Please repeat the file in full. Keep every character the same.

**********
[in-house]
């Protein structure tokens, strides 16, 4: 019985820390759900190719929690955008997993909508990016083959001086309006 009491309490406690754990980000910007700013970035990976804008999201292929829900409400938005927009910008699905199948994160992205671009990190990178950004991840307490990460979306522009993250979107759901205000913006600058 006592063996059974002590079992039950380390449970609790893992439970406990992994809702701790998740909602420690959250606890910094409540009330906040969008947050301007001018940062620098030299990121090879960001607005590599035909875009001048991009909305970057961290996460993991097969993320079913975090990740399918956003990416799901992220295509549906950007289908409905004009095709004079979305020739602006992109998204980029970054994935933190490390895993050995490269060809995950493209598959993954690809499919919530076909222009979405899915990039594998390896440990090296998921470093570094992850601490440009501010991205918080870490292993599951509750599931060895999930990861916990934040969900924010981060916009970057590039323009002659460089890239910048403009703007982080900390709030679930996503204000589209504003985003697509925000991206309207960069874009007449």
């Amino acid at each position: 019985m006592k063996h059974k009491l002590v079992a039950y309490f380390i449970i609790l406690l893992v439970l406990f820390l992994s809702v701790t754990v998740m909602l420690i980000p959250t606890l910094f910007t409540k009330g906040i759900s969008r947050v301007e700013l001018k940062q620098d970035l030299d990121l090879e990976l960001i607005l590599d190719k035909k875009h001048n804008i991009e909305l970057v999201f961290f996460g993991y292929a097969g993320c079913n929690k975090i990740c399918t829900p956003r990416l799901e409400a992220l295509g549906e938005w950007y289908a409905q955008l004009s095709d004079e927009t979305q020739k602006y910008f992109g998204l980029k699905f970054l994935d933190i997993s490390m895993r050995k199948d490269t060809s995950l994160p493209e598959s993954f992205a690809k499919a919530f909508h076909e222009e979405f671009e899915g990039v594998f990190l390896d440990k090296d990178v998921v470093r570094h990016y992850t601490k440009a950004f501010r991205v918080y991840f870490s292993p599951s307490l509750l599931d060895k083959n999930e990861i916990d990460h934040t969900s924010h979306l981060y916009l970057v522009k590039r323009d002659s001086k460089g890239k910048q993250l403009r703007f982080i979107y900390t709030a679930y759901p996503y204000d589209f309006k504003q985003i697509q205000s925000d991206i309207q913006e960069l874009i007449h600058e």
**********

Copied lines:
[in-house]
């Protein structure tokens, strides 16, 4: 019985820390759900190719929690955008997993909508990016083959001086309006 009491309490406690754990980000910007700013970035990976804008999201292929829900409400938005927009910008699905199948994160992205671009990190990178950004991840307490990460979306522009993250979107759901205000913006600058 006592063996059974002590079992039950380390449970609790893992439970406990992994809702701790998740909602420690959250606890910094409540009330906040969008947050301007001018940062620098030299990121090879960001607005590599035909875009001048991009909305970057961290996460993991097969993320079913975090990740399918956003990416799901992220295509549906950007289908409905004009095709004079979305020739602006992109998204980029970054994935933190490390895993050995490269060809995950493209598959993954690809499919919530076909222009979405899915990039594998390896440990090296998921470093570094992850601490440009501010991205918080870490292993599951509750599931060895999930990861916990934040969900924010981060916009970057590039323009002659460089890239910048403009703007982080900390709030679930996503204000589209504003985003697509925000991206309207960069874009007449």
């Amino acid at each position: 019985m006592k063996h059974k009491l002590v079992a039950y309490f380390i449970i609790l406690l893992v439970l406990f820390l992994s809702v701790t754990v998740m909602l420690i980000p959250t606890l910094f910007t409540k009330g906040i759900s969008r947050v301007e700013l001018k940062q620098d970035l030299d990121l090879e990976l960001i607005l590599d190719k035909k875009h001048n804008i991009e909305l970057v999201f961290f996460g993991y292929a097969g993320c079913n929690k975090i990740c399918t829900p956003r990416l799901e409400a992220l295509g549906e938005w950007y289908a409905q955008l004009s095709d004079e927009t979305q020739k602006y910008f992109g998204l980029k699905f970054l994935d933190i997993s490390m895993r050995k199948d490269t060809s995950l994160p493209e598959s993954f992205a690809k499919a919530f909508h076909e222009e979405f671009e899915g990039v594998f990190l390896d440990k090296d990178v998921v470093r570094h990016y992850t601490k440009a950004f501010r991205v918080y991840f870490s292993p599951s307490l509750l599931d060895k083959n999930e990861i916990d990460h934040t969900s924010h979306l981060y916009l970057v522009k590039r323009d002659s001086k460089g890239k910048q993250l403009r703007f982080i979107y900390t709030a679930y759901p996503y204000d589209f309006k504003q985003i697509q205000s925000d991206i309207q913006e960069l874009i007449h600058e």